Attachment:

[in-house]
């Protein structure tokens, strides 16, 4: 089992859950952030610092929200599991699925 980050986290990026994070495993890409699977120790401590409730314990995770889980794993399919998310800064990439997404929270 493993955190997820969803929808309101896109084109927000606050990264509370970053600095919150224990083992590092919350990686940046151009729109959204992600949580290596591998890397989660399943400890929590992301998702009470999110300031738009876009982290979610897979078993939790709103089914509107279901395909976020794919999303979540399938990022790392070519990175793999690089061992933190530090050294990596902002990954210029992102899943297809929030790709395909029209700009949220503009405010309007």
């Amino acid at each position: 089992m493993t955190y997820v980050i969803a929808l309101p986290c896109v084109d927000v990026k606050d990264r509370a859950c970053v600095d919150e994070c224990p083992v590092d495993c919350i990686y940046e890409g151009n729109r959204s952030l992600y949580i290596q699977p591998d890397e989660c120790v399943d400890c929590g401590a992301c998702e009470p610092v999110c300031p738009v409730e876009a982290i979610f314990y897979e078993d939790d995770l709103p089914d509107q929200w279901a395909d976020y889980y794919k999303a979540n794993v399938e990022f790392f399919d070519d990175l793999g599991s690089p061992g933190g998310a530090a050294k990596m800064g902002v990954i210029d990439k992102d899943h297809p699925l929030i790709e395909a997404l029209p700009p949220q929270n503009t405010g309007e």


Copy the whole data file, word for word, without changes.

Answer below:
[in-house]
């Protein structure tokens, strides 16, 4: 089992859950952030610092929200599991699925 980050986290990026994070495993890409699977120790401590409730314990995770889980794993399919998310800064990439997404929270 493993955190997820969803929808309101896109084109927000606050990264509370970053600095919150224990083992590092919350990686940046151009729109959204992600949580290596591998890397989660399943400890929590992301998702009470999110300031738009876009982290979610897979078993939790709103089914509107279901395909976020794919999303979540399938990022790392070519990175793999690089061992933190530090050294990596902002990954210029992102899943297809929030790709395909029209700009949220503009405010309007």
């Amino acid at each position: 089992m493993t955190y997820v980050i969803a929808l309101p986290c896109v084109d927000v990026k606050d990264r509370a859950c970053v600095d919150e994070c224990p083992v590092d495993c919350i990686y940046e890409g151009n729109r959204s952030l992600y949580i290596q699977p591998d890397e989660c120790v399943d400890c929590g401590a992301c998702e009470p610092v999110c300031p738009v409730e876009a982290i979610f314990y897979e078993d939790d995770l709103p089914d509107q929200w279901a395909d976020y889980y794919k999303a979540n794993v399938e990022f790392f399919d070519d990175l793999g599991s690089p061992g933190g998310a530090a050294k990596m800064g902002v990954i210029d990439k992102d899943h297809p699925l929030i790709e395909a997404l029209p700009p949220q929270n503009t405010g309007e």